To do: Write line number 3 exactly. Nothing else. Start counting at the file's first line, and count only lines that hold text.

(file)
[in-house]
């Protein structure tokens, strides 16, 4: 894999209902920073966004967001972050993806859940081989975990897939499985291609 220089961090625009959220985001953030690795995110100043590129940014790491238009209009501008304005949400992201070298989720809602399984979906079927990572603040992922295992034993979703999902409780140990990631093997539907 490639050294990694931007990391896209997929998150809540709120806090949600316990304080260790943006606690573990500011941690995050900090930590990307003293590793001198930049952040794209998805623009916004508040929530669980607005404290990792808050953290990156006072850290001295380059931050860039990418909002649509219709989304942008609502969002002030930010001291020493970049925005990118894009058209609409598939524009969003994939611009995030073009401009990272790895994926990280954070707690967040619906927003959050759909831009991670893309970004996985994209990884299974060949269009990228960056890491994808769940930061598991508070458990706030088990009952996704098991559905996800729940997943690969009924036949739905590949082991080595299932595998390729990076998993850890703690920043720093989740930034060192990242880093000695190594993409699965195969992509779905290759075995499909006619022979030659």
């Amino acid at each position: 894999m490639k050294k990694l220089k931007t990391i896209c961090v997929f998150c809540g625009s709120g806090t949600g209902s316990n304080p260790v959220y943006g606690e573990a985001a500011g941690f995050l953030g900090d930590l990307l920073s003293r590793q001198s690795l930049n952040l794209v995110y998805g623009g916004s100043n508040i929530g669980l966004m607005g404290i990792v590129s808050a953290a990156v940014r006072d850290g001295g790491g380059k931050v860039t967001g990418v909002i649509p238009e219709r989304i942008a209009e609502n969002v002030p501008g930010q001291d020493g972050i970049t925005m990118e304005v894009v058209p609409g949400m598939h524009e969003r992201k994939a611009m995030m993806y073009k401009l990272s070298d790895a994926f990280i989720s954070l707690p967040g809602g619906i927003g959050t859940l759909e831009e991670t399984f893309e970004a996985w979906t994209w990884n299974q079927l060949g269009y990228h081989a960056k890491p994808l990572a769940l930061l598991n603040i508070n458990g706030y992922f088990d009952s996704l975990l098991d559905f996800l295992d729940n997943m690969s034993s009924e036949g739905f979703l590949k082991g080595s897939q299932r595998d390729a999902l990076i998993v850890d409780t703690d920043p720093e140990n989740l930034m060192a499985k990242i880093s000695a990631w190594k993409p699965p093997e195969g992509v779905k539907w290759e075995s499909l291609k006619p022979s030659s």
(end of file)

């Amino acid at each position: 894999m490639k050294k990694l220089k931007t990391i896209c961090v997929f998150c809540g625009s709120g806090t949600g209902s316990n304080p260790v959220y943006g606690e573990a985001a500011g941690f995050l953030g900090d930590l990307l920073s003293r590793q001198s690795l930049n952040l794209v995110y998805g623009g916004s100043n508040i929530g669980l966004m607005g404290i990792v590129s808050a953290a990156v940014r006072d850290g001295g790491g380059k931050v860039t967001g990418v909002i649509p238009e219709r989304i942008a209009e609502n969002v002030p501008g930010q001291d020493g972050i970049t925005m990118e304005v894009v058209p609409g949400m598939h524009e969003r992201k994939a611009m995030m993806y073009k401009l990272s070298d790895a994926f990280i989720s954070l707690p967040g809602g619906i927003g959050t859940l759909e831009e991670t399984f893309e970004a996985w979906t994209w990884n299974q079927l060949g269009y990228h081989a960056k890491p994808l990572a769940l930061l598991n603040i508070n458990g706030y992922f088990d009952s996704l975990l098991d559905f996800l295992d729940n997943m690969s034993s009924e036949g739905f979703l590949k082991g080595s897939q299932r595998d390729a999902l990076i998993v850890d409780t703690d920043p720093e140990n989740l930034m060192a499985k990242i880093s000695a990631w190594k993409p699965p093997e195969g992509v779905k539907w290759e075995s499909l291609k006619p022979s030659s």